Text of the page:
The raster data is provided at a 30 meter resolution, which is awesome, but it can be difficult to work with due to its large size and time required to process it. To alleviate this problem, we created a ~500 meter resolution raster and converted it to the Mollweide coordinate reference system. The units for these data are area of mangrove per cell in square kilometers. Consequently, summing the raster cells in a region will provide the total area of mangrove forest in km2 (cell values range from 0 to 0.274979).

The R scripts we used to estimate mangrove extent and trend are available from GitHub.

These data could be useful for estimating mangrove cover in regions without local mangrove surveys.

I have downloaded this data onto my personal computer and saved it in a folder called big.

Let’s first take a look at the downloaded mangrove data. Since mangroves tend to be limited to coastal regions at tropical latitudes, it is difficult to make sense of this data when visualizing it at a global scale, even when I make all cells black in color. This is also due to the high resolution of the data.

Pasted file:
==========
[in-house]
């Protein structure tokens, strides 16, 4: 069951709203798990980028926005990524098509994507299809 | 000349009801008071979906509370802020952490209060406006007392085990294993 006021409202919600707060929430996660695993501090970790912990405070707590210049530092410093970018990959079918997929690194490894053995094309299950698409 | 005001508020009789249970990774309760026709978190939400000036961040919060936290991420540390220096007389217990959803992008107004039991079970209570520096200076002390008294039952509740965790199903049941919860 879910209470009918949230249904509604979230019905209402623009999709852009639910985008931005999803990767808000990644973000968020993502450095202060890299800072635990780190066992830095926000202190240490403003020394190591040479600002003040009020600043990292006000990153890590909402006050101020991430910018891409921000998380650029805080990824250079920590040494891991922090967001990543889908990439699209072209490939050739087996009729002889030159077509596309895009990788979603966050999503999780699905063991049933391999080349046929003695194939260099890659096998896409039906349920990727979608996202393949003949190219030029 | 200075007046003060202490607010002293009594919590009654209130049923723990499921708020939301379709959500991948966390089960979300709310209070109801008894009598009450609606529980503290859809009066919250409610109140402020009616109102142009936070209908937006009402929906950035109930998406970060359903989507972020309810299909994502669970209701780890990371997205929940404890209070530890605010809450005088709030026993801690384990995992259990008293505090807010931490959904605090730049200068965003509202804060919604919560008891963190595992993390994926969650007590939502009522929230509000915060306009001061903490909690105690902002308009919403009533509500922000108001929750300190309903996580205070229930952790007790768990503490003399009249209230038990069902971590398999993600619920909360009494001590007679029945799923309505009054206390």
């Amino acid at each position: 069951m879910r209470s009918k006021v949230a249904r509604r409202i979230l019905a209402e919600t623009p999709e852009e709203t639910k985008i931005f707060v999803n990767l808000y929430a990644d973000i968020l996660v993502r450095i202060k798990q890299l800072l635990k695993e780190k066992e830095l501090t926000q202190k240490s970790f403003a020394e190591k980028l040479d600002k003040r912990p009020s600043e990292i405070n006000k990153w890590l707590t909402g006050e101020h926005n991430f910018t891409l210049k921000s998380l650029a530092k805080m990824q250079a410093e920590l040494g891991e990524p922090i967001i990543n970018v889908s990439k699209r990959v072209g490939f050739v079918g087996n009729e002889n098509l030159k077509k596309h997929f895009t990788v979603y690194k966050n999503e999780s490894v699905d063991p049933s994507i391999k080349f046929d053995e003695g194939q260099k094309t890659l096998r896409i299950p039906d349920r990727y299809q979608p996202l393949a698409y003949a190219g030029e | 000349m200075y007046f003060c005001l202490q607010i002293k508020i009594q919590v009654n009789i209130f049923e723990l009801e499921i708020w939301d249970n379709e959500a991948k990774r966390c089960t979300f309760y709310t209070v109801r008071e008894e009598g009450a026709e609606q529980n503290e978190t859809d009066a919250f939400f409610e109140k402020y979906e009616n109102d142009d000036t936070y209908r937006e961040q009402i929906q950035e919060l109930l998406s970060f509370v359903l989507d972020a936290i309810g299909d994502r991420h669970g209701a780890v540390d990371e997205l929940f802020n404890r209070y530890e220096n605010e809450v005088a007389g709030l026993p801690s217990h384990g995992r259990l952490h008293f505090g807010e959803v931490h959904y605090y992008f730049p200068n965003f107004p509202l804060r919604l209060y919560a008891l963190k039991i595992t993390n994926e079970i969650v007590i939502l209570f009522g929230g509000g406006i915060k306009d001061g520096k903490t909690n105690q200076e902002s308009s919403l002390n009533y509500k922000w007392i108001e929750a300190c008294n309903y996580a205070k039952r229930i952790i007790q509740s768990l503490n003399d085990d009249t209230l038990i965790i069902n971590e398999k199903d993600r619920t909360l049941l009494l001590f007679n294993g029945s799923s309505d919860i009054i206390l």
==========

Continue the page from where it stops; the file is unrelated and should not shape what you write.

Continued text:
Can you see the dots!?

## You will need to replace this file path with where the file is located on your own computer.
mangrove <- raster('/home/afflerbach/big/mangrove_2012_mw_km2.tif')

##setting plot margins
par(mar = c(0.1, 0.1, 0.1, 0.3))
plot(mangrove, col = "black", axes = FALSE)

Fortunately, R gives us some options to explore the data more closely. We can zoom in using raster::select() to make more sense of the speckles we see currently. The select() function allows you to select an area on the plot with your cursor. By saving your selection to a variable (in our case s) you can then plot just that piece of the raster.

OK that looks more like it!

Load OHI global regions

We provide a shapefile of 240 global regions including country exclusive economic zones (EEZ) and high seas regions. You are able to load it and select the country(s) of interest for your analyses. This is useful for anyone that wants to use data provided at the global level, but cropped down to a region of interest. You can download the shapefile here. Again, this file is too large to host on GitHub so I will download it onto my personal computer and save it in the big folder.

Once downloaded, you will have two different regions files, one in a Mollweide projection and one in WGS84. You can select whichever suits your needs. If you need more information on coordinate reference systems see here.